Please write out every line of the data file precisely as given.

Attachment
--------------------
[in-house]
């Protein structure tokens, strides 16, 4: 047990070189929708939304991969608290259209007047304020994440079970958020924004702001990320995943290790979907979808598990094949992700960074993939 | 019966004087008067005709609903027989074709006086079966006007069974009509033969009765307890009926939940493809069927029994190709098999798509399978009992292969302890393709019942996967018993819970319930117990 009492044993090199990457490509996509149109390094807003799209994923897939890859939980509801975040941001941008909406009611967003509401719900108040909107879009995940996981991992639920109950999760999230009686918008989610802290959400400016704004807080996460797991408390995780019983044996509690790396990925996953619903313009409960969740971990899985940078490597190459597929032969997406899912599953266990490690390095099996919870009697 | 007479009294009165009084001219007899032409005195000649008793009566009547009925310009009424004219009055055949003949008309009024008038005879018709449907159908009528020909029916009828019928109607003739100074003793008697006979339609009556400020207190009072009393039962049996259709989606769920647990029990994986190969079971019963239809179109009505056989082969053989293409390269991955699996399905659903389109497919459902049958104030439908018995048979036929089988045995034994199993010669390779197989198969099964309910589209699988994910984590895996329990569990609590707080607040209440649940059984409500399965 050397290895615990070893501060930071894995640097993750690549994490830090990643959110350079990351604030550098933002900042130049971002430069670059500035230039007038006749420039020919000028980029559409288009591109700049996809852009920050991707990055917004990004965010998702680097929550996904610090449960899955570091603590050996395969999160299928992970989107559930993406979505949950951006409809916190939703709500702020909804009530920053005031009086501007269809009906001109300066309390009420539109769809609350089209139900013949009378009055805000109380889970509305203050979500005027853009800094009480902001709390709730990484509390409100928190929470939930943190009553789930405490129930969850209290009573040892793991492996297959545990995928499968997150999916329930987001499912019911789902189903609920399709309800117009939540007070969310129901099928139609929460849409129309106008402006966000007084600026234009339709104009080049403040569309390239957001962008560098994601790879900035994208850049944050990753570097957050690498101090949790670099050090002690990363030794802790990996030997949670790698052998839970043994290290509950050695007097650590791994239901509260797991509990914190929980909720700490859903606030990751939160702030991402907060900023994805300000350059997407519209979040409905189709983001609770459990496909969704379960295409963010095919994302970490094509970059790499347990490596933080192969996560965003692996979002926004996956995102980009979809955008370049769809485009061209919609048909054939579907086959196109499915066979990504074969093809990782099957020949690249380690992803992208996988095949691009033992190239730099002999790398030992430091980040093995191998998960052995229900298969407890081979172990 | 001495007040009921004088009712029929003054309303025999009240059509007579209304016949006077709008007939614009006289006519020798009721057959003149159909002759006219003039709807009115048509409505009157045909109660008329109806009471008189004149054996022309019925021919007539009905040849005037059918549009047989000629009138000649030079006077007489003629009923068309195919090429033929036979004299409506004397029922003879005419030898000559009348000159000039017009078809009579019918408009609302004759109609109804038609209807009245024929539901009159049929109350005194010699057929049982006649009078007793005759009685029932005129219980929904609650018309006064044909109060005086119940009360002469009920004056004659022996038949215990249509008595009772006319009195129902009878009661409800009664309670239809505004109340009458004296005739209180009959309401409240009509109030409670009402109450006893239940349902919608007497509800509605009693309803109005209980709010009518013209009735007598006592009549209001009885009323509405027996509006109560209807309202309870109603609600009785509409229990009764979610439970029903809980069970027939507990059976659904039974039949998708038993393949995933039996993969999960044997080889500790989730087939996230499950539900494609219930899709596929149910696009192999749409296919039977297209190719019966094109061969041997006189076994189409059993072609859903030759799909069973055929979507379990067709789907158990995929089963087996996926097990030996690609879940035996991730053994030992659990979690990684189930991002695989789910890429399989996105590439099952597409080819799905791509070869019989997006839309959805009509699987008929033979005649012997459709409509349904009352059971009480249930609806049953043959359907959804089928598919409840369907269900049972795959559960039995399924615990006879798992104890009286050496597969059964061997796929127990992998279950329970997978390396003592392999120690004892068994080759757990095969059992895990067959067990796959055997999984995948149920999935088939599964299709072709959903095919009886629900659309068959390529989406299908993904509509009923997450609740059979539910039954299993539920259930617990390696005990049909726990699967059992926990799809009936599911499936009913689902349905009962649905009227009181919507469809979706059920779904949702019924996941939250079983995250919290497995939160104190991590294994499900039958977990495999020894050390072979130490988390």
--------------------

[in-house]
């Protein structure tokens, strides 16, 4: 047990070189929708939304991969608290259209007047304020994440079970958020924004702001990320995943290790979907979808598990094949992700960074993939 | 019966004087008067005709609903027989074709006086079966006007069974009509033969009765307890009926939940493809069927029994190709098999798509399978009992292969302890393709019942996967018993819970319930117990 009492044993090199990457490509996509149109390094807003799209994923897939890859939980509801975040941001941008909406009611967003509401719900108040909107879009995940996981991992639920109950999760999230009686918008989610802290959400400016704004807080996460797991408390995780019983044996509690790396990925996953619903313009409960969740971990899985940078490597190459597929032969997406899912599953266990490690390095099996919870009697 | 007479009294009165009084001219007899032409005195000649008793009566009547009925310009009424004219009055055949003949008309009024008038005879018709449907159908009528020909029916009828019928109607003739100074003793008697006979339609009556400020207190009072009393039962049996259709989606769920647990029990994986190969079971019963239809179109009505056989082969053989293409390269991955699996399905659903389109497919459902049958104030439908018995048979036929089988045995034994199993010669390779197989198969099964309910589209699988994910984590895996329990569990609590707080607040209440649940059984409500399965 050397290895615990070893501060930071894995640097993750690549994490830090990643959110350079990351604030550098933002900042130049971002430069670059500035230039007038006749420039020919000028980029559409288009591109700049996809852009920050991707990055917004990004965010998702680097929550996904610090449960899955570091603590050996395969999160299928992970989107559930993406979505949950951006409809916190939703709500702020909804009530920053005031009086501007269809009906001109300066309390009420539109769809609350089209139900013949009378009055805000109380889970509305203050979500005027853009800094009480902001709390709730990484509390409100928190929470939930943190009553789930405490129930969850209290009573040892793991492996297959545990995928499968997150999916329930987001499912019911789902189903609920399709309800117009939540007070969310129901099928139609929460849409129309106008402006966000007084600026234009339709104009080049403040569309390239957001962008560098994601790879900035994208850049944050990753570097957050690498101090949790670099050090002690990363030794802790990996030997949670790698052998839970043994290290509950050695007097650590791994239901509260797991509990914190929980909720700490859903606030990751939160702030991402907060900023994805300000350059997407519209979040409905189709983001609770459990496909969704379960295409963010095919994302970490094509970059790499347990490596933080192969996560965003692996979002926004996956995102980009979809955008370049769809485009061209919609048909054939579907086959196109499915066979990504074969093809990782099957020949690249380690992803992208996988095949691009033992190239730099002999790398030992430091980040093995191998998960052995229900298969407890081979172990 | 001495007040009921004088009712029929003054309303025999009240059509007579209304016949006077709008007939614009006289006519020798009721057959003149159909002759006219003039709807009115048509409505009157045909109660008329109806009471008189004149054996022309019925021919007539009905040849005037059918549009047989000629009138000649030079006077007489003629009923068309195919090429033929036979004299409506004397029922003879005419030898000559009348000159000039017009078809009579019918408009609302004759109609109804038609209807009245024929539901009159049929109350005194010699057929049982006649009078007793005759009685029932005129219980929904609650018309006064044909109060005086119940009360002469009920004056004659022996038949215990249509008595009772006319009195129902009878009661409800009664309670239809505004109340009458004296005739209180009959309401409240009509109030409670009402109450006893239940349902919608007497509800509605009693309803109005209980709010009518013209009735007598006592009549209001009885009323509405027996509006109560209807309202309870109603609600009785509409229990009764979610439970029903809980069970027939507990059976659904039974039949998708038993393949995933039996993969999960044997080889500790989730087939996230499950539900494609219930899709596929149910696009192999749409296919039977297209190719019966094109061969041997006189076994189409059993072609859903030759799909069973055929979507379990067709789907158990995929089963087996996926097990030996690609879940035996991730053994030992659990979690990684189930991002695989789910890429399989996105590439099952597409080819799905791509070869019989997006839309959805009509699987008929033979005649012997459709409509349904009352059971009480249930609806049953043959359907959804089928598919409840369907269900049972795959559960039995399924615990006879798992104890009286050496597969059964061997796929127990992998279950329970997978390396003592392999120690004892068994080759757990095969059992895990067959067990796959055997999984995948149920999935088939599964299709072709959903095919009886629900659309068959390529989406299908993904509509009923997450609740059979539910039954299993539920259930617990390696005990049909726990699967059992926990799809009936599911499936009913689902349905009962649905009227009181919507469809979706059920779904949702019924996941939250079983995250919290497995939160104190991590294994499900039958977990495999020894050390072979130490988390």